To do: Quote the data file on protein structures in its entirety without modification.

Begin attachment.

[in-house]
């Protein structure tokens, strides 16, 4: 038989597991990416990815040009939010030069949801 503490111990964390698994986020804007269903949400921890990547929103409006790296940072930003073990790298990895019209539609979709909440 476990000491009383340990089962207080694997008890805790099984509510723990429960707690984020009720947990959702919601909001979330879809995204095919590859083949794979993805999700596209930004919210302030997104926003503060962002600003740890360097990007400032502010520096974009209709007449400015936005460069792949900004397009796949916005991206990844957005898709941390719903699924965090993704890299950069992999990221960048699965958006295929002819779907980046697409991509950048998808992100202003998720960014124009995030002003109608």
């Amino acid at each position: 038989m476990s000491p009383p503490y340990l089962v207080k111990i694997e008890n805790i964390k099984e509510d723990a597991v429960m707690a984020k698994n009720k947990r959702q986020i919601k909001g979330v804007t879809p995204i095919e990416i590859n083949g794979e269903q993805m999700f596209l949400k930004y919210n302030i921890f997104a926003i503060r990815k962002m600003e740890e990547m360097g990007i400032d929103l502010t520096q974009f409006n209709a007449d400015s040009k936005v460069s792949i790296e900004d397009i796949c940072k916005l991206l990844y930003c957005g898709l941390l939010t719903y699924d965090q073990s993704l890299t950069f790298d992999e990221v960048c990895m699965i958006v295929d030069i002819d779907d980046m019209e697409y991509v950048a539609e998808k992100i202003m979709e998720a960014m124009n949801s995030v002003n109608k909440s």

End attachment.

[in-house]
């Protein structure tokens, strides 16, 4: 038989597991990416990815040009939010030069949801 503490111990964390698994986020804007269903949400921890990547929103409006790296940072930003073990790298990895019209539609979709909440 476990000491009383340990089962207080694997008890805790099984509510723990429960707690984020009720947990959702919601909001979330879809995204095919590859083949794979993805999700596209930004919210302030997104926003503060962002600003740890360097990007400032502010520096974009209709007449400015936005460069792949900004397009796949916005991206990844957005898709941390719903699924965090993704890299950069992999990221960048699965958006295929002819779907980046697409991509950048998808992100202003998720960014124009995030002003109608």
């Amino acid at each position: 038989m476990s000491p009383p503490y340990l089962v207080k111990i694997e008890n805790i964390k099984e509510d723990a597991v429960m707690a984020k698994n009720k947990r959702q986020i919601k909001g979330v804007t879809p995204i095919e990416i590859n083949g794979e269903q993805m999700f596209l949400k930004y919210n302030i921890f997104a926003i503060r990815k962002m600003e740890e990547m360097g990007i400032d929103l502010t520096q974009f409006n209709a007449d400015s040009k936005v460069s792949i790296e900004d397009i796949c940072k916005l991206l990844y930003c957005g898709l941390l939010t719903y699924d965090q073990s993704l890299t950069f790298d992999e990221v960048c990895m699965i958006v295929d030069i002819d779907d980046m019209e697409y991509v950048a539609e998808k992100i202003m979709e998720a960014m124009n949801s995030v002003n109608k909440s």